Despite, as my daughter asserts, not actually working, by October I'd taken a grand total of one day of vacation in 2011. While I had to cancel my planning Blue Ridge Parkway ride, I decided to take a couple of days of "vacation in place" and see if I could get in a thousand more miles in the few days before the BMW Motorcycle Owners of America's annual mileage contest ended.
The weather was gorgeous--a bit chilly in the morning (enough so that I tried out my new electric jacket, which is great) but warming to 60s and 70s in the afternoon. On Thursday I went northwest looking once again for and failing to find the wild elk herd. On Friday I went northeast and got tangled in the damage from September's massive floods in Pennsylvania. I detoured around two sections of road still closed a month after the flood. On Saturday, I joined a couple of buddies for a ride to the newly opened Flight 93 memorial near Shanksville, PA. On Sunday, I ended with a medium distance ride on some of my favorite roads. For some reason, the 25 year old future organ donors on sports bikes were out in droves that day. I admired their skills but didn't even try to hang with them.
I did top 1,000 miles for the four days, and ended up with a bit over 13,000 miles for the six months of mileage contest. Based on last year's results, this may put me in the top 20 in the state, but I can't match the 50K or more done by the contest winners (who must be retirees).
I didn't take a lot of pictures or video during the rides, but this was the one to the Flight 93 memorial. As you can see, the leaves are beginning to change in western and northern Pennsylvania, but it will be a few more weeks until the color hits my area.
In the Beginning
Driving a car, your relationship with the road is like that with a friend. Bumps are softened. On a motorcycle, the relationship is much more intimate, like that with a lover. You feel every small bump and dip.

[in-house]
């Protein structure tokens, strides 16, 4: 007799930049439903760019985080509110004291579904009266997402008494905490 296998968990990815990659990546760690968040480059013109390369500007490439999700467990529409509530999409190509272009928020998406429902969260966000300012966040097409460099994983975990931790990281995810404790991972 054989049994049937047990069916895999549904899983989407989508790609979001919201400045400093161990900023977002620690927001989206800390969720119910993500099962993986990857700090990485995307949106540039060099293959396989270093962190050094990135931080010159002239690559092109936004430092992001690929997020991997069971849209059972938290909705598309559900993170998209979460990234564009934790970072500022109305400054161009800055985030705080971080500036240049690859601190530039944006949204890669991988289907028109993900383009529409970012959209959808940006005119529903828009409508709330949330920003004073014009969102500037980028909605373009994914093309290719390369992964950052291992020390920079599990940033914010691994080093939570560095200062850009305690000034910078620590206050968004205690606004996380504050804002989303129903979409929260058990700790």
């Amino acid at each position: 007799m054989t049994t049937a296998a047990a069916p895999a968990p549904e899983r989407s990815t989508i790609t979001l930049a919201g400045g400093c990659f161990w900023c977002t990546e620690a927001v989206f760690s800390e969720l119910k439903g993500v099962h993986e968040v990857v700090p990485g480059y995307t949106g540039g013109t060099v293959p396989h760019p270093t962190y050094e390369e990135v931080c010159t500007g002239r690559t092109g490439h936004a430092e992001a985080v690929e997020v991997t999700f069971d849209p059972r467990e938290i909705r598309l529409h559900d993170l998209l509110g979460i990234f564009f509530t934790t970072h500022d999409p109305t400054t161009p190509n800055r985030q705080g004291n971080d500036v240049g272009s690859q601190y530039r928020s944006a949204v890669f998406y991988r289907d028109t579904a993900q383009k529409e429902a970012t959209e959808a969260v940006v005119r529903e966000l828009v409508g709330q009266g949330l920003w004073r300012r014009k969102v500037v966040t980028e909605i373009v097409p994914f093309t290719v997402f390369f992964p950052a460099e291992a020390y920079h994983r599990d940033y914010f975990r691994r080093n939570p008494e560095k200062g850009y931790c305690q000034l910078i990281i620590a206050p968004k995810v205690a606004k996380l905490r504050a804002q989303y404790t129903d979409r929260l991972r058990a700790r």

Me, November 2011
This is the unfolding story of motorcycling and me. While I'd toyed with the idea of riding for several years, I'd never thrown a leg over a motorcycle until I was 51. Then the time seemed right. My youngest kid had finished high school so I considered myself expendable. I'd just spent two years with every waking moment was consumed writing a book. With it completed, I again owned my life and was looking for a new obsession.
My driving force in life has always been pushing myself, taking on new challenges and mastering new skills. I thrive on exploring new places and always prefer to be outside with the wind on me as much as possible. So I gravitated to riding.
As I contemplated this big plunge, I made several assumptions. One was that riding a motorcycle would save money given that gasoline prices had just spiked. A second was that royalties from the book would pay for a motorcycle. But most of all, I assumed that having put in thousands of miles on road racing and mountain bicycles, and manual transmission cars for years, I'd pick up motorcycle riding easily.
These assumptions all turned out to be wrong. What I spent on motorcycling far exceeded any savings from higher gas mileage. I didn't sell enough books to cover the costs. And learning to ride was much, much more difficult than I expected. But it was also much more fulfilling. In life, I've always wanted to be where I'm not. And I'm rushing to get there.
In the few years since I began riding, I've fallen passionately in love with it. The average American motorcyclist rides 1800 miles per year. I did 16,000 my first year, 18,000 the second, and over 20,000 in the third. I've continued to average 15,000 to 16,000 miles per year even when I began writing a weekly column that eats up much of my Sundays. At night I often dream of squiggly lines on a map. Seriously.
When everything is clicking--I'm alone on a winding country road, I've got my "A" game, the music is in a groove--I sometimes forget the motorcycle is there and feel like I'm simply flying. If you don't want to take my word for it, trust Alton Brown.
Luckily, I live close to some fine riding, with twisty roads over mountain ridges, large state forests, miles of farmland (which often requires dodging Amish buggies), charming little towns (each different from all the others), and lots of historic sites. There's always somewhere new to see. (Here's a map of my favorite routes and road food). I particularly like combining riding with photography--one of my other passions.
When I began this blog I was riding a 2010 BMW R1200R. In BMW jargon, this bike was a "hexhead" (named because the engine cylinder covers are hexagonal). So these are the "Hexhead Diaries." I'll update them regularly with stories and pictures. Stay tuned!